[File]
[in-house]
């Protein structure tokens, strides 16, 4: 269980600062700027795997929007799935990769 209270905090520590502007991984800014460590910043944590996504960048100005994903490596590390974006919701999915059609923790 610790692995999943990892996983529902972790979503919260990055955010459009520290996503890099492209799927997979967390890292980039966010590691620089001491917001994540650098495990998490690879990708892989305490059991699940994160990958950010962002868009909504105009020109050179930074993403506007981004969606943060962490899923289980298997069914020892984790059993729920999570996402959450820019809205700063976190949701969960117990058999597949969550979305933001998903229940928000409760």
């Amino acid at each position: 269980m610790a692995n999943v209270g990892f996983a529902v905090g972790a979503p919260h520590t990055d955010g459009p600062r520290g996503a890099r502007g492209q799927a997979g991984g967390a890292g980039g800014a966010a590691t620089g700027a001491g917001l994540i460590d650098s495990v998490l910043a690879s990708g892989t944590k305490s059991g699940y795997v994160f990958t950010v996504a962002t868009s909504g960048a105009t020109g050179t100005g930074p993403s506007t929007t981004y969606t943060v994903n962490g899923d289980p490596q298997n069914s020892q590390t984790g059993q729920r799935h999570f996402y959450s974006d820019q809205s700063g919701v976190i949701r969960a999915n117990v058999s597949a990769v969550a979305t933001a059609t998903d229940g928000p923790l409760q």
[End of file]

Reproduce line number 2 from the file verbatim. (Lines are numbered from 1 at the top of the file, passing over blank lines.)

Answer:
């Protein structure tokens, strides 16, 4: 269980600062700027795997929007799935990769 209270905090520590502007991984800014460590910043944590996504960048100005994903490596590390974006919701999915059609923790 610790692995999943990892996983529902972790979503919260990055955010459009520290996503890099492209799927997979967390890292980039966010590691620089001491917001994540650098495990998490690879990708892989305490059991699940994160990958950010962002868009909504105009020109050179930074993403506007981004969606943060962490899923289980298997069914020892984790059993729920999570996402959450820019809205700063976190949701969960117990058999597949969550979305933001998903229940928000409760």